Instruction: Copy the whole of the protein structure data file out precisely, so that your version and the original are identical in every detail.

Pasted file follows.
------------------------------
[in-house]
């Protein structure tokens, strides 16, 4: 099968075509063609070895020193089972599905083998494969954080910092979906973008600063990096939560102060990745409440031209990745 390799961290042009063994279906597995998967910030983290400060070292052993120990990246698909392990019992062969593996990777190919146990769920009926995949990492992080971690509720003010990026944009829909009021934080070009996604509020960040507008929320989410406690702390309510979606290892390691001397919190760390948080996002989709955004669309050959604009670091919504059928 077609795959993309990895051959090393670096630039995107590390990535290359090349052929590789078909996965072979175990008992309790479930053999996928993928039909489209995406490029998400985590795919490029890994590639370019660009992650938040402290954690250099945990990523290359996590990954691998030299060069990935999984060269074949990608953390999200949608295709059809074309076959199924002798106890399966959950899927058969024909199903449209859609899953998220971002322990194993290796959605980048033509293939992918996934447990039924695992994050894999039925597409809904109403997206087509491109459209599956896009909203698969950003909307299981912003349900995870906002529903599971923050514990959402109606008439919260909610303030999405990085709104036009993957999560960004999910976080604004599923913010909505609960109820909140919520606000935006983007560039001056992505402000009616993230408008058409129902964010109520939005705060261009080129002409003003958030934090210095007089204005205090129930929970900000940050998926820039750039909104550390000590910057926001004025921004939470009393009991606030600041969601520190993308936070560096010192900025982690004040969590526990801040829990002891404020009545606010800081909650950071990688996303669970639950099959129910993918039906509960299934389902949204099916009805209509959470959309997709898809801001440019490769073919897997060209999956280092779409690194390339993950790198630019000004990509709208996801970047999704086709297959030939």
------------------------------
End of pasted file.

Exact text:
[in-house]
């Protein structure tokens, strides 16, 4: 099968075509063609070895020193089972599905083998494969954080910092979906973008600063990096939560102060990745409440031209990745 390799961290042009063994279906597995998967910030983290400060070292052993120990990246698909392990019992062969593996990777190919146990769920009926995949990492992080971690509720003010990026944009829909009021934080070009996604509020960040507008929320989410406690702390309510979606290892390691001397919190760390948080996002989709955004669309050959604009670091919504059928 077609795959993309990895051959090393670096630039995107590390990535290359090349052929590789078909996965072979175990008992309790479930053999996928993928039909489209995406490029998400985590795919490029890994590639370019660009992650938040402290954690250099945990990523290359996590990954691998030299060069990935999984060269074949990608953390999200949608295709059809074309076959199924002798106890399966959950899927058969024909199903449209859609899953998220971002322990194993290796959605980048033509293939992918996934447990039924695992994050894999039925597409809904109403997206087509491109459209599956896009909203698969950003909307299981912003349900995870906002529903599971923050514990959402109606008439919260909610303030999405990085709104036009993957999560960004999910976080604004599923913010909505609960109820909140919520606000935006983007560039001056992505402000009616993230408008058409129902964010109520939005705060261009080129002409003003958030934090210095007089204005205090129930929970900000940050998926820039750039909104550390000590910057926001004025921004939470009393009991606030600041969601520190993308936070560096010192900025982690004040969590526990801040829990002891404020009545606010800081909650950071990688996303669970639950099959129910993918039906509960299934389902949204099916009805209509959470959309997709898809801001440019490769073919897997060209999956280092779409690194390339993950790198630019000004990509709208996801970047999704086709297959030939």